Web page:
What is Doppler Effect?

Doppler effect is an apparent shift of the transmitted frequency which occurs when either the receiver or transmitter is moving. It becomes significant in mobile radio applications towards the higher end of the UHF band and on digitally modulated systems.

When a mobile receiver travels directly towards the transmitter each successive cycle of the wave has less distance to travel before reaching the receiving antenna and, effectively, the received frequency is raised. If the mobile travels away from the transmitter, each successive cycle has a greater distance to travel and the frequency is lowered.

The variation in frequency depends on the frequency of the wave, its propagation velocity and the velocity of the vehicle containing the receiver. In the situation where the velocity of the vehicle is small compared with the velocity of light, the frequency shift when moving directly towards, or away from, the transmitter is given to sufficient accuracy for most purposes by:

fd = V/C fi

fd = frequency shift, Hz
ft = transmitted frequency, Hz
V = velocity of vehicle, m/s
C = velocity of light, m/s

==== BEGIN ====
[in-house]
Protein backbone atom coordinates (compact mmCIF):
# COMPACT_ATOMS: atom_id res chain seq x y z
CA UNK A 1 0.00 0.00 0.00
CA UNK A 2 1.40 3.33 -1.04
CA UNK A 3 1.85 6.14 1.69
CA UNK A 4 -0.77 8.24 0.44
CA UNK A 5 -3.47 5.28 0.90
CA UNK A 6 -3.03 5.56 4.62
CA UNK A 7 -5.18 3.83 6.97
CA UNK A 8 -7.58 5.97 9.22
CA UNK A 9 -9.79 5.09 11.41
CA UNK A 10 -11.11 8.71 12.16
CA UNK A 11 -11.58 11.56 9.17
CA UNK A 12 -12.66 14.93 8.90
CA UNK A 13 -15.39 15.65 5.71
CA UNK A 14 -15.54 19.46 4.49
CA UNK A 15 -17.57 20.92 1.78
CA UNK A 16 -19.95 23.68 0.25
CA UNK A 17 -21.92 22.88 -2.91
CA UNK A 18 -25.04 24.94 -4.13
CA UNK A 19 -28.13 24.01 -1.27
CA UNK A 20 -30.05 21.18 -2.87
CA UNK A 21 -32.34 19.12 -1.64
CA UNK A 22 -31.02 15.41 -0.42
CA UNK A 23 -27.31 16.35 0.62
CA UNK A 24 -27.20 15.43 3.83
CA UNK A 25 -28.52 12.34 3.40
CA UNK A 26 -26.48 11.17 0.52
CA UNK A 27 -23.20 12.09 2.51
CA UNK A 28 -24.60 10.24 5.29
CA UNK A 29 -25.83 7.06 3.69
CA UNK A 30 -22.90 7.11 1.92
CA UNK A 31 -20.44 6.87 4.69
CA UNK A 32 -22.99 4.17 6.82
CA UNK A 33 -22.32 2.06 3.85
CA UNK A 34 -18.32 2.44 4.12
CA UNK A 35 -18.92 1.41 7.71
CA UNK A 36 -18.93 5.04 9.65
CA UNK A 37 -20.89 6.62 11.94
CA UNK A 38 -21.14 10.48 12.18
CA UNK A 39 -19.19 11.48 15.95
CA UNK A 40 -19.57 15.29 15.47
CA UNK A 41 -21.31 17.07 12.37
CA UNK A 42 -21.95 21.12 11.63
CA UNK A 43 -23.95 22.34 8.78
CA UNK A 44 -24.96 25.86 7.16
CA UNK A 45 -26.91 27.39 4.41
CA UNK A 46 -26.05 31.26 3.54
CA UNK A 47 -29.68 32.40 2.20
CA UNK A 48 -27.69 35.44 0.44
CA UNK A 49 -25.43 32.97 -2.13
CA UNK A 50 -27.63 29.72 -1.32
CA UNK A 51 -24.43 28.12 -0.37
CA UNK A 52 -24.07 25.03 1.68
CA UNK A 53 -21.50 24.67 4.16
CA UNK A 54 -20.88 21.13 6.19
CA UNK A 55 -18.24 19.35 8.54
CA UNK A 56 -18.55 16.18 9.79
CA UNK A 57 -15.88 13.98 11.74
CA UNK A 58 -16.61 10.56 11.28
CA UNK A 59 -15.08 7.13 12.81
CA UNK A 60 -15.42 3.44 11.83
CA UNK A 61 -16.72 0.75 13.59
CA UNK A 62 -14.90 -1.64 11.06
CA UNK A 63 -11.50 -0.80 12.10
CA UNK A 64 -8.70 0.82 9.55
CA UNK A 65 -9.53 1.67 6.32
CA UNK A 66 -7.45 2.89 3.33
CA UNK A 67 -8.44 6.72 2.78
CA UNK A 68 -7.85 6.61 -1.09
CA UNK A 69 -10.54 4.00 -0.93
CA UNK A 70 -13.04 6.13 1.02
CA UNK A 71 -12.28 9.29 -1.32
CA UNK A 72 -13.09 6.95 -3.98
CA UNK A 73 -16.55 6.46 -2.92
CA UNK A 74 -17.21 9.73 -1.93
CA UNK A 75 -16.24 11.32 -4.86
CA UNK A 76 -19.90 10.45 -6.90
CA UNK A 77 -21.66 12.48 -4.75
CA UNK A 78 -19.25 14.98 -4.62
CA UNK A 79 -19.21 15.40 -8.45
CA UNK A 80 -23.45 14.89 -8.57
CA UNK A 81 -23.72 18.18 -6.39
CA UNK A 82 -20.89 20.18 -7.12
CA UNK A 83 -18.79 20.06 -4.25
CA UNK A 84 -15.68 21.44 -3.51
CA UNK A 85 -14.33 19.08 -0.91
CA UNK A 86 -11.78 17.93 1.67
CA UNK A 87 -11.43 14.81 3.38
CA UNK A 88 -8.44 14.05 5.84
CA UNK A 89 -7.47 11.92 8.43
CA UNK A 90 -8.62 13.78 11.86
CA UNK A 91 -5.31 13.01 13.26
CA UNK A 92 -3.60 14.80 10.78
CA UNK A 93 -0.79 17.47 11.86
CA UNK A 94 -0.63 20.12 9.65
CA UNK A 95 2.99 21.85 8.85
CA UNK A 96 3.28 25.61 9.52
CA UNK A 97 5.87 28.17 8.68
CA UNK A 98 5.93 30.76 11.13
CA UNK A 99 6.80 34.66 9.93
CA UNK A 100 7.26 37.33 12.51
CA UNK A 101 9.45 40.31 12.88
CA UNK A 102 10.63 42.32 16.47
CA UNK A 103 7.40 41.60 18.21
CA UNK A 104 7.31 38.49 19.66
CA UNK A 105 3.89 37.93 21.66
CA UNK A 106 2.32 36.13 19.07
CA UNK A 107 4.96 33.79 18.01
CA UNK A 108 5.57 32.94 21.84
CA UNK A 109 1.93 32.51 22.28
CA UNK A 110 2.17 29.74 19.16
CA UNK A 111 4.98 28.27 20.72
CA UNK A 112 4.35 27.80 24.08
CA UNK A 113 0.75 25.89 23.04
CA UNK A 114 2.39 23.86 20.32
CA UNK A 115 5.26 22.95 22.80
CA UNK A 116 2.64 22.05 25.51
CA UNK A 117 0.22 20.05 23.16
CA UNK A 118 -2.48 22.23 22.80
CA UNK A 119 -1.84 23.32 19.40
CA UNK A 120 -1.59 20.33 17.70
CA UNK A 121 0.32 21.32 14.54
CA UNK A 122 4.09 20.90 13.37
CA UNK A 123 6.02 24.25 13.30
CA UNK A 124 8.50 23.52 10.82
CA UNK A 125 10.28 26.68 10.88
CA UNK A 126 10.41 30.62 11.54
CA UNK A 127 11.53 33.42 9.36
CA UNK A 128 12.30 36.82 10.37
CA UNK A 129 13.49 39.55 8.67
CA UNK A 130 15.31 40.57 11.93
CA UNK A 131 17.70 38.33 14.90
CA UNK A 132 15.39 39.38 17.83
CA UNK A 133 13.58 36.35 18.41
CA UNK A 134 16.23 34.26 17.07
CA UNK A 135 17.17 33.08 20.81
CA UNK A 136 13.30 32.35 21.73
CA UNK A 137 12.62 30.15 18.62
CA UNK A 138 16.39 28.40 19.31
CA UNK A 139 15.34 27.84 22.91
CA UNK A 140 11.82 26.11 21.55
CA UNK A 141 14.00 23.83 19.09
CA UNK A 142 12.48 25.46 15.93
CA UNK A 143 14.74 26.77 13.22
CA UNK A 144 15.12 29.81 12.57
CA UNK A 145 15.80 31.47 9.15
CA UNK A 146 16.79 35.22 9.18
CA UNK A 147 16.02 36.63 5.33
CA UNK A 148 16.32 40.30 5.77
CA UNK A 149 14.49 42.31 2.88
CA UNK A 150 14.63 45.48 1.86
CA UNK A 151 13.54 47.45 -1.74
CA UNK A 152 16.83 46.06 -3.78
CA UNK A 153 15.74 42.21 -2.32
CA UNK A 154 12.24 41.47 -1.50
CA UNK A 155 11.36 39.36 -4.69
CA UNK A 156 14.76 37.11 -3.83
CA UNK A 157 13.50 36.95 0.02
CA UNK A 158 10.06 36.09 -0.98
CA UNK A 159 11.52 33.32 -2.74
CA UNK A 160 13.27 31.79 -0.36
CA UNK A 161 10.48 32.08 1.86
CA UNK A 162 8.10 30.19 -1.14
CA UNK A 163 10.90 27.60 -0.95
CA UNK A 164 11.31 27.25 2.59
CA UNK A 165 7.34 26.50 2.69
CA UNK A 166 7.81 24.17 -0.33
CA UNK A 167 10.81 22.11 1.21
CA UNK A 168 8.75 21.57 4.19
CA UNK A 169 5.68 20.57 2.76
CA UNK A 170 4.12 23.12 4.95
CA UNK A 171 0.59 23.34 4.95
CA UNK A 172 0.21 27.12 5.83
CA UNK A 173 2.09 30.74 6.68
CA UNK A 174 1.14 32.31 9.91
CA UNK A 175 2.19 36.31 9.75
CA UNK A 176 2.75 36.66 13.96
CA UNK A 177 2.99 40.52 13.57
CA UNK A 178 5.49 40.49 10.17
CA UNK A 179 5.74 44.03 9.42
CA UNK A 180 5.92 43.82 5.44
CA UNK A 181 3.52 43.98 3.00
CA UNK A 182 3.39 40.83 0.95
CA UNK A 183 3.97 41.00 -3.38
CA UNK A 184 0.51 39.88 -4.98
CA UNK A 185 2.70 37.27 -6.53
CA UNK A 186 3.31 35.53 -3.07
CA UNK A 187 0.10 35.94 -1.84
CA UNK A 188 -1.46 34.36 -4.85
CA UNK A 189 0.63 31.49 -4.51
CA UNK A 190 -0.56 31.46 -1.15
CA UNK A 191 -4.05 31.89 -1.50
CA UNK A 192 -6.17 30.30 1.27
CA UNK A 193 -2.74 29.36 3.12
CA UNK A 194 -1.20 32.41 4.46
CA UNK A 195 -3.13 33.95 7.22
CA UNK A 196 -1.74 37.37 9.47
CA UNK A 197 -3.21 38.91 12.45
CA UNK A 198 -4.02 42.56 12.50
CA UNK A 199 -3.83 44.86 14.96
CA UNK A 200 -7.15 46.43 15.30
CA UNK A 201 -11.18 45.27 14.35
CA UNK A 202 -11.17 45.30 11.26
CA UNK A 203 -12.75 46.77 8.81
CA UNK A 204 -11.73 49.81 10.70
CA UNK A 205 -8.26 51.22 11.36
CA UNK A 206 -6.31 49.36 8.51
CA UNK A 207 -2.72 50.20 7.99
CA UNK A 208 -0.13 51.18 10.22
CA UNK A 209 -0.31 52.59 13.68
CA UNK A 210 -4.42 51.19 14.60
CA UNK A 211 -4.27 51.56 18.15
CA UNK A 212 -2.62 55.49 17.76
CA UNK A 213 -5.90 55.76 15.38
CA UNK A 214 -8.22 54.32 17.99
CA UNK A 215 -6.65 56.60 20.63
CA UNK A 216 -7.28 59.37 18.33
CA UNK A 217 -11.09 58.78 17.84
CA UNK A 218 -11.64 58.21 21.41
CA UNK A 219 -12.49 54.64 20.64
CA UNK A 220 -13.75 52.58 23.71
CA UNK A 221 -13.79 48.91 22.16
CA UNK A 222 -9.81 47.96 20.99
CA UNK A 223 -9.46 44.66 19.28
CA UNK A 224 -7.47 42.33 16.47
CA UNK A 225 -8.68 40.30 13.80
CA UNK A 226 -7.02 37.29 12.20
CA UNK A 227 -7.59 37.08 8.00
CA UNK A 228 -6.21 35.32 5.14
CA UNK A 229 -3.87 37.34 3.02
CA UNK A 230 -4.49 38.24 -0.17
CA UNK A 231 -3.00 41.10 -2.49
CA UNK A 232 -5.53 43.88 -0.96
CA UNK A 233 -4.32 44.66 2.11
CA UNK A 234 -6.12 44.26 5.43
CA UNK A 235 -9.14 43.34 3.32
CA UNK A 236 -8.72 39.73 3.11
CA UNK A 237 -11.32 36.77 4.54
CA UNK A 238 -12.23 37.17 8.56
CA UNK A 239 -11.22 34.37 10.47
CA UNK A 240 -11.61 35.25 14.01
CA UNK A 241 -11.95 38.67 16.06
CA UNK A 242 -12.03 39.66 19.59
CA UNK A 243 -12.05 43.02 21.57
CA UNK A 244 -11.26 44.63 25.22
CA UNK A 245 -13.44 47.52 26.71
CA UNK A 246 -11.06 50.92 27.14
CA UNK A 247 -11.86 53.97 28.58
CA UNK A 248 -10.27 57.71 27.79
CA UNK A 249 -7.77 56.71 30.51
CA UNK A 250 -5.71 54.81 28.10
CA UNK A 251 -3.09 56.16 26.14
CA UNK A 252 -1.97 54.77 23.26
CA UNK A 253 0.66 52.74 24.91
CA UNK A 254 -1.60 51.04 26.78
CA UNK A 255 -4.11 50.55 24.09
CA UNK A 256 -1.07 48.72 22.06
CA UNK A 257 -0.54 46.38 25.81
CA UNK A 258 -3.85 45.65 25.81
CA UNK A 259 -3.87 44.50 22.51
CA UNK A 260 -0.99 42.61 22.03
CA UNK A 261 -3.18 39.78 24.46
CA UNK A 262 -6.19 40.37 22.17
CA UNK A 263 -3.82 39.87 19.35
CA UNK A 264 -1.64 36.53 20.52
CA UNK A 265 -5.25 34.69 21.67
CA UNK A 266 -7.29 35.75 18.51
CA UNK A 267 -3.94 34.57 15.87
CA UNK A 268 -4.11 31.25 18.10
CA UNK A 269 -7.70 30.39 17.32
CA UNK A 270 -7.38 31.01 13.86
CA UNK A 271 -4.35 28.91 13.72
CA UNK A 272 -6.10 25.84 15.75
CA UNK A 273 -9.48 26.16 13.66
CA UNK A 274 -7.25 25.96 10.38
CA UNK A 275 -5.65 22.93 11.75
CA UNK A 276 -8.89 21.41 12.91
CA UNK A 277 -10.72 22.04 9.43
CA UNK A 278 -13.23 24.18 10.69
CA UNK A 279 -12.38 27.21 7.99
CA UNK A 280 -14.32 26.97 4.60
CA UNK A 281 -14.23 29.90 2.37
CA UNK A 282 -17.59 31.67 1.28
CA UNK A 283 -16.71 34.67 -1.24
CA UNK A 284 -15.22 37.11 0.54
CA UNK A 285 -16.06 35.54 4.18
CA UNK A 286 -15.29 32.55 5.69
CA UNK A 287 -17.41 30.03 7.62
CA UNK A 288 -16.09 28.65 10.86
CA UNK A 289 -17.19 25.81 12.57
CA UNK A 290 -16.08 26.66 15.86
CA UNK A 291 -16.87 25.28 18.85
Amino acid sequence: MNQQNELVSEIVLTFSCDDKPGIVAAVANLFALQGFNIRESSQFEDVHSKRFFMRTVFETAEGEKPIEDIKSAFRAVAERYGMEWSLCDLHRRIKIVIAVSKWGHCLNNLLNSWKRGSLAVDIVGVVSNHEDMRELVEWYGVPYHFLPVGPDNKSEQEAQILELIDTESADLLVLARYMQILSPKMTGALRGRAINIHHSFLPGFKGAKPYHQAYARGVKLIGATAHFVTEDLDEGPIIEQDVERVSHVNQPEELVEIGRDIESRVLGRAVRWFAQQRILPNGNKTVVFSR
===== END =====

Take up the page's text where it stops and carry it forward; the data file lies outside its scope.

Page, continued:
Examples are:
• 100 km/hr at 450 MHz, frequency shift = 41.6Hz
• 100 km/hr at 1.8 GHz – personal communication network (PCN)
frequencies – frequency shift = 166.5Hz
• Train at 250 km/hr at 900MHz – a requirement for the GSM pan- European radio-telephone frequency shift = 208 Hz

When the vehicle is travelling at an angle to the transmitter the frequency shift is reduced. It is calculated as above and the result multiplied by the cosine of the angle of travel from the direct approach

In a radar situation Doppler effect occurs on the path to the target and also to the reflected signal so that the above formula is modified to:

fd = V/C fi

where fd is now the total frequency shift.

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